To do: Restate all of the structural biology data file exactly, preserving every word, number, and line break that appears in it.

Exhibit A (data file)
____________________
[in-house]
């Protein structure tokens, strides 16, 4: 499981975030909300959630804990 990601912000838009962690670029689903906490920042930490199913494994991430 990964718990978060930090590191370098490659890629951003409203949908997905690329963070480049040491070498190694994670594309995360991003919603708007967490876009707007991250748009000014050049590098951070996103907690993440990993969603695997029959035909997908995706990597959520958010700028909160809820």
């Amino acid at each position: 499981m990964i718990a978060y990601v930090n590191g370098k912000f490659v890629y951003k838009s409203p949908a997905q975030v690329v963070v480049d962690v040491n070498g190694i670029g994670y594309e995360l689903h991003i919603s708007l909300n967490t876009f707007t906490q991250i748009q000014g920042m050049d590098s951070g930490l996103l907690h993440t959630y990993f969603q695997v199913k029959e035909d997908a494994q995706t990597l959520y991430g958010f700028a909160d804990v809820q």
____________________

[in-house]
């Protein structure tokens, strides 16, 4: 499981975030909300959630804990 990601912000838009962690670029689903906490920042930490199913494994991430 990964718990978060930090590191370098490659890629951003409203949908997905690329963070480049040491070498190694994670594309995360991003919603708007967490876009707007991250748009000014050049590098951070996103907690993440990993969603695997029959035909997908995706990597959520958010700028909160809820």
């Amino acid at each position: 499981m990964i718990a978060y990601v930090n590191g370098k912000f490659v890629y951003k838009s409203p949908a997905q975030v690329v963070v480049d962690v040491n070498g190694i670029g994670y594309e995360l689903h991003i919603s708007l909300n967490t876009f707007t906490q991250i748009q000014g920042m050049d590098s951070g930490l996103l907690h993440t959630y990993f969603q695997v199913k029959e035909d997908a494994q995706t990597l959520y991430g958010f700028a909160d804990v809820q």